Pierce County Executive Bruce Dammeier calls Inslee’s event ban ‘reasonable step’
Governor Jay Inslee announced a tri-county event ban Wednesday — canceling festivals, sporting events, concerts, plays, and faith-based events drawing over 250 attendees through the end of March — and Pierce County Executive Bruce Dammeier applauded the move.
Dammeier’s county — in addition to King and Snohomish Counties — is one of the three affected by the event ban, and he told KIRO Radio’s Dori Monson that the coronavirus outbreak is unprecedented.
“I don’t think our community has gone through anything like this since 1918,” he said, referring to the worldwide Spanish Flu pandemic.
He called the 250 figure “a reasonable step” toward protecting people’s health, without going overboard into controlling people’s freedom.
“What we’re trying to do is make sure we don’t go down the path of some of those other communities, like some of those in China, like what Italy is experiencing right now,” he said. “And when you think about that kind of disruption, the things we’re talking about here, making these reasonable steps, … I think it’s worth the economic disruption.”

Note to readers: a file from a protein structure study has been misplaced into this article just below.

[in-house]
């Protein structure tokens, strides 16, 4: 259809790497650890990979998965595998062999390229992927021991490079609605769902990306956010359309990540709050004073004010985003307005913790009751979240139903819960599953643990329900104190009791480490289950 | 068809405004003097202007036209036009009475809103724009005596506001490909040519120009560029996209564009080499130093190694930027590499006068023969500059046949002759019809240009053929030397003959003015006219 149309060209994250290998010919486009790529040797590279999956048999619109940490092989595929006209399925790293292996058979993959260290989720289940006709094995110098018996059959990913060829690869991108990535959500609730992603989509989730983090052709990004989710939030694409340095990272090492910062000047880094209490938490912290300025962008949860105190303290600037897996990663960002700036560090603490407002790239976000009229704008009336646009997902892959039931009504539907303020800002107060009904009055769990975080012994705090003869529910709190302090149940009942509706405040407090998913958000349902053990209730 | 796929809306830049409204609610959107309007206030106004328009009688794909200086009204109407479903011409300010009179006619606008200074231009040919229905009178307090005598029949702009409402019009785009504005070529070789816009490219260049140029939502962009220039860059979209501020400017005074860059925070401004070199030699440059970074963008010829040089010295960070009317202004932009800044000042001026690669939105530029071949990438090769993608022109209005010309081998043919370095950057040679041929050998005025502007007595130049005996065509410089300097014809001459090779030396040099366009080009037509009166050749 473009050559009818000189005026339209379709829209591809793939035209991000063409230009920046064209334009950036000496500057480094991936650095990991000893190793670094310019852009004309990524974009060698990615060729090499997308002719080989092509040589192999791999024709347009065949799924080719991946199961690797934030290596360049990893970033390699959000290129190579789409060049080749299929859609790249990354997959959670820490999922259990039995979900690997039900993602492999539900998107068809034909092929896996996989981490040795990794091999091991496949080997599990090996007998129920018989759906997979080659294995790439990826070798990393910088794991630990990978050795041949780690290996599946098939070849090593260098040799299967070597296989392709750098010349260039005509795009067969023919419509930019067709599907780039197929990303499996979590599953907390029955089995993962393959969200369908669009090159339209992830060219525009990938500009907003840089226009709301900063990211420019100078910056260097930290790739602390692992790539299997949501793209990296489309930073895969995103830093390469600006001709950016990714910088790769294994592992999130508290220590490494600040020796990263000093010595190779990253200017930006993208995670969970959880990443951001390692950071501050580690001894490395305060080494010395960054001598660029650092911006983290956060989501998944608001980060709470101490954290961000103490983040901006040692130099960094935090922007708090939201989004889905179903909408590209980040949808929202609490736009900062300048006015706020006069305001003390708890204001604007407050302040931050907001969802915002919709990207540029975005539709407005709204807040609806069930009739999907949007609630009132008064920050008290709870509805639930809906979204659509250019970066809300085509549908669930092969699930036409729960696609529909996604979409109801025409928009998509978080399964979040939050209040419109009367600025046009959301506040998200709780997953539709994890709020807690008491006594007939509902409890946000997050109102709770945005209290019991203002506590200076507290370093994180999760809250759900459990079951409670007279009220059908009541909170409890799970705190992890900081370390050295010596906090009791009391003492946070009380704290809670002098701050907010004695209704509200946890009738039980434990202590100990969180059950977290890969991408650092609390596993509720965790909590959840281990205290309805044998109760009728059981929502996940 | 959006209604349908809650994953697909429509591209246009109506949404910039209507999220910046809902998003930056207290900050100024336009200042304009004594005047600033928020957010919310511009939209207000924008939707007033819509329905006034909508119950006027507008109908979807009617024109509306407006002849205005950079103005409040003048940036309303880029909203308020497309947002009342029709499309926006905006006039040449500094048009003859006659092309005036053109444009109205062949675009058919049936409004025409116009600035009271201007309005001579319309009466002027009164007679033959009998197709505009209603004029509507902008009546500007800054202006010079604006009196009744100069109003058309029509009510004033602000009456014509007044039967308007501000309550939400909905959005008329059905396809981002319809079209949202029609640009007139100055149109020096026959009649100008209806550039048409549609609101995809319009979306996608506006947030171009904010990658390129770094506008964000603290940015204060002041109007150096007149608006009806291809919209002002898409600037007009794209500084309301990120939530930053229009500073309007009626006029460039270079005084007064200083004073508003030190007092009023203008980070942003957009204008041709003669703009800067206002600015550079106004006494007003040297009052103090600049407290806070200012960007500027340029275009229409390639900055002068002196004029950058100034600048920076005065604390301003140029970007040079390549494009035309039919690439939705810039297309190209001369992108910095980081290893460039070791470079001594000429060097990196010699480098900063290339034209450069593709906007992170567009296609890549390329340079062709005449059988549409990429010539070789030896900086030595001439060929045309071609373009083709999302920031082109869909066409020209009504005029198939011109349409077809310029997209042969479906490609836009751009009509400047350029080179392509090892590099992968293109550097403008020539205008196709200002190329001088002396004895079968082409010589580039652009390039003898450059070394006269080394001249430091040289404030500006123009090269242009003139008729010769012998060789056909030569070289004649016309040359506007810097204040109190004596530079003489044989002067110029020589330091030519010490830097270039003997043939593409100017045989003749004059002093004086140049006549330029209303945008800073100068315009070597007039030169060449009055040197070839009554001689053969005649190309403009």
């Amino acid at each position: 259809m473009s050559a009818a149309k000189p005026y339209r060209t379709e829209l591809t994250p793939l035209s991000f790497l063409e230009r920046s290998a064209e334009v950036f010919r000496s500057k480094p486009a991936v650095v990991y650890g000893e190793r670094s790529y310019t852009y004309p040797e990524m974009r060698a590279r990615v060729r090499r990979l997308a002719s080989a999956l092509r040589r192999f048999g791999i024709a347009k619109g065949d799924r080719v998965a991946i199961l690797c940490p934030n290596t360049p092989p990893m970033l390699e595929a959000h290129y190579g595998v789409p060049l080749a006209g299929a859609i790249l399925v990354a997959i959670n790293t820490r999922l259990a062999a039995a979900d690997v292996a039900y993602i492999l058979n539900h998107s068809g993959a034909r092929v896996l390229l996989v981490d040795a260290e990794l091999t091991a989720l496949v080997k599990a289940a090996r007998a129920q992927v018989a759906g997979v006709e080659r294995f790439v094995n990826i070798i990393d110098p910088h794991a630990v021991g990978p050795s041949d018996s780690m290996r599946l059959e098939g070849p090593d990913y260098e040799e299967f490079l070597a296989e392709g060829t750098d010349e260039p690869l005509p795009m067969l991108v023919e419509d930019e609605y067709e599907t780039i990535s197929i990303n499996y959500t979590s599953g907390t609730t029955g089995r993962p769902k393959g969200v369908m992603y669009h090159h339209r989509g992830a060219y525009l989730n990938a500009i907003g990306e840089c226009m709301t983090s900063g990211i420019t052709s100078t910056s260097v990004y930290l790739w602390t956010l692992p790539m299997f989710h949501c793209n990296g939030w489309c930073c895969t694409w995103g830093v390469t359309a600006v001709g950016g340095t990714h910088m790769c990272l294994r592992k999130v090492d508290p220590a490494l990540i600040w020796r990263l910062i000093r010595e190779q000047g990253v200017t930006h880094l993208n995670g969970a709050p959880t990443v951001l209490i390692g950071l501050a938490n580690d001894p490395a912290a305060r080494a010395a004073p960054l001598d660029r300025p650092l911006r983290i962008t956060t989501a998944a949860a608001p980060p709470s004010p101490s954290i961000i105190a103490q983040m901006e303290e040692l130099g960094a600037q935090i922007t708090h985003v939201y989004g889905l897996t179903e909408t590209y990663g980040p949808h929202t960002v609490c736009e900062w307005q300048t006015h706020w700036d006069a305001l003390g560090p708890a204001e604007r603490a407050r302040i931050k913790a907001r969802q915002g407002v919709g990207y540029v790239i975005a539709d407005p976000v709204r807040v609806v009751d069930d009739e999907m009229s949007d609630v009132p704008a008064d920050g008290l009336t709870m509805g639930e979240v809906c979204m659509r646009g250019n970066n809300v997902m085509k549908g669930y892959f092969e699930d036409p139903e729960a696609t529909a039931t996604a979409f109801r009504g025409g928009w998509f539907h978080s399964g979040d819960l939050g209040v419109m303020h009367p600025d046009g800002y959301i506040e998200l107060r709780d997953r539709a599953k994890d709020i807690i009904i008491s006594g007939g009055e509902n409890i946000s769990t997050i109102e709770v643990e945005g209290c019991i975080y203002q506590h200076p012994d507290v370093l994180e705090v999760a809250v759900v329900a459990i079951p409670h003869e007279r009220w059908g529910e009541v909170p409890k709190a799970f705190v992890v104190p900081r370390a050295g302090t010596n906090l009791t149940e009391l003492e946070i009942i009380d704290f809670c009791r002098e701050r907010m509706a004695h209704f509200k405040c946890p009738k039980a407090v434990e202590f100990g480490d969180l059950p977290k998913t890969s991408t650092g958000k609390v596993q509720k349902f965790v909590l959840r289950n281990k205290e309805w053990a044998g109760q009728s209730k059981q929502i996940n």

Pierce County is working to help small businesses, and hourly workers in particular, ride the wave.
“The impact on local business, on small business, is going to be of a significant scale, and we need to make sure we have provisions for them to help them get through it,” Dammeier said.
Dammeier said he talked to Vice President Mike Pence during his recent visit to Washington state about getting federal aid for local communities.
He supports expanding tests for coronavirus as much as possible and getting the results back to people quickly.
“When we do that, we can focus our medical resources on those who are truly sick and truly vulnerable, we can relieve a lot of people’s concerns, and we can better understand this virus,” he said.
Dammeier hopes the event ban, school closures, and other recent actions that may seem dramatic to some people will slow the transmission of the disease so that the Puget Sound can get back to normal as soon as possible.
“It’s to protect the seniors, the folks who are pregnant, those with compromised immune systems — that’s what this system is designed to do,” he said. “We’re trying to slow the spread of the disease, and protect those folks in particular.”
Listen to the Dori Monson Show weekday afternoons from 12-3 p.m. on KIRO Radio, 97.3 FM. Subscribe to the podcast here.